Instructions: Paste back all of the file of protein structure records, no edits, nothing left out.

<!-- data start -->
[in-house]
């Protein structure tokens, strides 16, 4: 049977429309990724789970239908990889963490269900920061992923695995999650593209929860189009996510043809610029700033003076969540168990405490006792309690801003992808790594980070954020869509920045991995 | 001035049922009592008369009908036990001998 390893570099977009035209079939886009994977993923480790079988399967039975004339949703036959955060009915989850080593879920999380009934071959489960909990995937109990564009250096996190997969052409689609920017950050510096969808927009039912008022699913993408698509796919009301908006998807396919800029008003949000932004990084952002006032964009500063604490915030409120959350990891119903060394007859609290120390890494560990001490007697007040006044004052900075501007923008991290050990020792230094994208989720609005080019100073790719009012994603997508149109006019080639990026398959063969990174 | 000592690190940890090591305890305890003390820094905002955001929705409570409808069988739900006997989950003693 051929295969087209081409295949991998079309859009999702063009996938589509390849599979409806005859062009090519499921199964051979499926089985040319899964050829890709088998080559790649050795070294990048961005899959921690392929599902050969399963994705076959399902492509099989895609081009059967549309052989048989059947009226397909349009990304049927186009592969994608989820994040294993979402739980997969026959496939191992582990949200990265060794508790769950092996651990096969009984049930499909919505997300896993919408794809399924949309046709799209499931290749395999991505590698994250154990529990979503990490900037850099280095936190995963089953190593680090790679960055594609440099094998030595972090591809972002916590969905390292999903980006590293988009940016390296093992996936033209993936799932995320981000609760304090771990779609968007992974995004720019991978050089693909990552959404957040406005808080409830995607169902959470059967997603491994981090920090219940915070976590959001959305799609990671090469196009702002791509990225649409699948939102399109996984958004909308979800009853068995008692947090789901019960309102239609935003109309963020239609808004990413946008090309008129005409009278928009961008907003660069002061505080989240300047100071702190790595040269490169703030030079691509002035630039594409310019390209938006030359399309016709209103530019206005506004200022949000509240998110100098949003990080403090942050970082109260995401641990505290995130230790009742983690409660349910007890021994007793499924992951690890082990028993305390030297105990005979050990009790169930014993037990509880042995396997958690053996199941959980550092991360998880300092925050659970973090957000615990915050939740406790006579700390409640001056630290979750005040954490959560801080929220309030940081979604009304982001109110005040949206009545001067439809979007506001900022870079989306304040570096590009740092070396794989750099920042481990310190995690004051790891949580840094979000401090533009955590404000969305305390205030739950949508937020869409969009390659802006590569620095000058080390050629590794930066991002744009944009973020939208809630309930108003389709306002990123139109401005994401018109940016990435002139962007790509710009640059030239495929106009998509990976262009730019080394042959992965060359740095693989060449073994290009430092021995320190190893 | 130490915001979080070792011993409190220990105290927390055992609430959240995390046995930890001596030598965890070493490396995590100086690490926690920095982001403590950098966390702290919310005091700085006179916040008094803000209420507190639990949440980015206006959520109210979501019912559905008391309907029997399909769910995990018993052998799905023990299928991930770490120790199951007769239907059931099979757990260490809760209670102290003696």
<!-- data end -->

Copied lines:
[in-house]
């Protein structure tokens, strides 16, 4: 049977429309990724789970239908990889963490269900920061992923695995999650593209929860189009996510043809610029700033003076969540168990405490006792309690801003992808790594980070954020869509920045991995 | 001035049922009592008369009908036990001998 390893570099977009035209079939886009994977993923480790079988399967039975004339949703036959955060009915989850080593879920999380009934071959489960909990995937109990564009250096996190997969052409689609920017950050510096969808927009039912008022699913993408698509796919009301908006998807396919800029008003949000932004990084952002006032964009500063604490915030409120959350990891119903060394007859609290120390890494560990001490007697007040006044004052900075501007923008991290050990020792230094994208989720609005080019100073790719009012994603997508149109006019080639990026398959063969990174 | 000592690190940890090591305890305890003390820094905002955001929705409570409808069988739900006997989950003693 051929295969087209081409295949991998079309859009999702063009996938589509390849599979409806005859062009090519499921199964051979499926089985040319899964050829890709088998080559790649050795070294990048961005899959921690392929599902050969399963994705076959399902492509099989895609081009059967549309052989048989059947009226397909349009990304049927186009592969994608989820994040294993979402739980997969026959496939191992582990949200990265060794508790769950092996651990096969009984049930499909919505997300896993919408794809399924949309046709799209499931290749395999991505590698994250154990529990979503990490900037850099280095936190995963089953190593680090790679960055594609440099094998030595972090591809972002916590969905390292999903980006590293988009940016390296093992996936033209993936799932995320981000609760304090771990779609968007992974995004720019991978050089693909990552959404957040406005808080409830995607169902959470059967997603491994981090920090219940915070976590959001959305799609990671090469196009702002791509990225649409699948939102399109996984958004909308979800009853068995008692947090789901019960309102239609935003109309963020239609808004990413946008090309008129005409009278928009961008907003660069002061505080989240300047100071702190790595040269490169703030030079691509002035630039594409310019390209938006030359399309016709209103530019206005506004200022949000509240998110100098949003990080403090942050970082109260995401641990505290995130230790009742983690409660349910007890021994007793499924992951690890082990028993305390030297105990005979050990009790169930014993037990509880042995396997958690053996199941959980550092991360998880300092925050659970973090957000615990915050939740406790006579700390409640001056630290979750005040954490959560801080929220309030940081979604009304982001109110005040949206009545001067439809979007506001900022870079989306304040570096590009740092070396794989750099920042481990310190995690004051790891949580840094979000401090533009955590404000969305305390205030739950949508937020869409969009390659802006590569620095000058080390050629590794930066991002744009944009973020939208809630309930108003389709306002990123139109401005994401018109940016990435002139962007790509710009640059030239495929106009998509990976262009730019080394042959992965060359740095693989060449073994290009430092021995320190190893 | 130490915001979080070792011993409190220990105290927390055992609430959240995390046995930890001596030598965890070493490396995590100086690490926690920095982001403590950098966390702290919310005091700085006179916040008094803000209420507190639990949440980015206006959520109210979501019912559905008391309907029997399909769910995990018993052998799905023990299928991930770490120790199951007769239907059931099979757990260490809760209670102290003696």